Henna grinding is a centuries-old Iranian profession and a tourist attraction which draws domestic and foreign visitors.

Henna grinding (locally known as Mazara) is one of the ancient professions in the central Iranian province of Yazd. Henna grinding dates back to more than seven centuries. Henna grinding originally goes back to merchants from Yazd who did business with tradesmen from India, Pakistan and the Persian Gulf countries. They used to grind not only henna, but other spices such as pepper, cinnamon, ginger, etc.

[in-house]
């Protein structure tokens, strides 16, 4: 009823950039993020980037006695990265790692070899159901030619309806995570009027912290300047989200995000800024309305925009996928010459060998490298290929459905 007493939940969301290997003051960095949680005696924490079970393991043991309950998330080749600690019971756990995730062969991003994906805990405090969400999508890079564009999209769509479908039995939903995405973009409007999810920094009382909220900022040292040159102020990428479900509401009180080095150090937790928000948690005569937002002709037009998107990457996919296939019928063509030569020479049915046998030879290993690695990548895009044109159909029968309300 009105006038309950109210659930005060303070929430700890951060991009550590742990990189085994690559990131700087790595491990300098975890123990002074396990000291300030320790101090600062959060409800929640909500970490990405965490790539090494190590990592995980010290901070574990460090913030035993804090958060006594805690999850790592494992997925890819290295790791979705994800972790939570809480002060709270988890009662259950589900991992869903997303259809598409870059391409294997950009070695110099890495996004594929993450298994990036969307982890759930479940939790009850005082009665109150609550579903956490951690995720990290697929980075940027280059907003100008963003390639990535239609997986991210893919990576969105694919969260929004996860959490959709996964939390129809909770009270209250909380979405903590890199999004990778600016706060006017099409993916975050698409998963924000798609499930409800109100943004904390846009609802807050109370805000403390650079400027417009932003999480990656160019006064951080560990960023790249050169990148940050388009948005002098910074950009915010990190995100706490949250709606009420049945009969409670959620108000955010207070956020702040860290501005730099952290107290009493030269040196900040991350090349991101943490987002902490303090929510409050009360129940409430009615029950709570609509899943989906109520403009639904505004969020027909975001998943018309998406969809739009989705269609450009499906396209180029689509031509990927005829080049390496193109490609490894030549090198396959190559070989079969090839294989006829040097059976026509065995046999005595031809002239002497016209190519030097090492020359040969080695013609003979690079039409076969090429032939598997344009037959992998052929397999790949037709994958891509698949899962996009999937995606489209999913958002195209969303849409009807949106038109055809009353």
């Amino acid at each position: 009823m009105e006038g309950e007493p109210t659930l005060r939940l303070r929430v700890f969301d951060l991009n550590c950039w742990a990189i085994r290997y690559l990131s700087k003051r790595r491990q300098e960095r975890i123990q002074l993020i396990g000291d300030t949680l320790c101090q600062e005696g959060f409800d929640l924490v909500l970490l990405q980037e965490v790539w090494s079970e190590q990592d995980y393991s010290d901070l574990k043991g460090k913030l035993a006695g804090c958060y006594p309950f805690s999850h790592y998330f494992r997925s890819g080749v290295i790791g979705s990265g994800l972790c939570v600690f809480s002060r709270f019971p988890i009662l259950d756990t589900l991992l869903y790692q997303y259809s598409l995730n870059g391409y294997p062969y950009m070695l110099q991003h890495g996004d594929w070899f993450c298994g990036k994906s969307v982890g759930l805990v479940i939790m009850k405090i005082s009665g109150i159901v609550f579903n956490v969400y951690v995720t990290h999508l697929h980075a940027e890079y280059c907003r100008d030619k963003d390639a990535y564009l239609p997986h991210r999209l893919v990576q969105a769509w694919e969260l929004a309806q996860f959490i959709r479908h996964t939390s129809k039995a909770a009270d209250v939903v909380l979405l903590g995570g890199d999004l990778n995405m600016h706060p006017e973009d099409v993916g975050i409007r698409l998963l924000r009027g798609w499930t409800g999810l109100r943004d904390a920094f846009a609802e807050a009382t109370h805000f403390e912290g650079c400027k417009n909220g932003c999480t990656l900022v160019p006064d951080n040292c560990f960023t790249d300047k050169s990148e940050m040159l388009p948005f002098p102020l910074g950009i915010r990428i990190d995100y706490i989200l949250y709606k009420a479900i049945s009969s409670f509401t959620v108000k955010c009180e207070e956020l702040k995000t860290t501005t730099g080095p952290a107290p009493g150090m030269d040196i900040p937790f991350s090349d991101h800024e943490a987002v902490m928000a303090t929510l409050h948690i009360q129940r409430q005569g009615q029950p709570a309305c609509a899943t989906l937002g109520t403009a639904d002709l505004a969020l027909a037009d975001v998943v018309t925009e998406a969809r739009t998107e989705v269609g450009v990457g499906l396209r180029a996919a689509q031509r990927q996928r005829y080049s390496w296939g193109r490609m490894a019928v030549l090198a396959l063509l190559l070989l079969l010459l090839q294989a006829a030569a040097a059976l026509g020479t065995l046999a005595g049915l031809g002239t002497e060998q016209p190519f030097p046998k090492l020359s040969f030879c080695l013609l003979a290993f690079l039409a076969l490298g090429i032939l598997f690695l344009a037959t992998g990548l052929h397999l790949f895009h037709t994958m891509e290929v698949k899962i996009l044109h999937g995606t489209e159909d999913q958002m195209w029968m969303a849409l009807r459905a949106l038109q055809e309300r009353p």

At the moment, the industry exists only in Yazd province because it requires a specific climatic condition. Henna grinding must be done away from direct sunlight. Henna must be ground in a completely hot and dry atmosphere. In Yazd, there are numerous shops where henna grinding is done. The shops, which are around 200 years old, are a major attraction to domestic and foreign tourists.

As for the origin of the word “Mazara,” “Maz” means “crushing wheel,” which rolls over henna leaves or other spices and grinds them. In the past, the Maz was moved by strong men, camels or similar animals.

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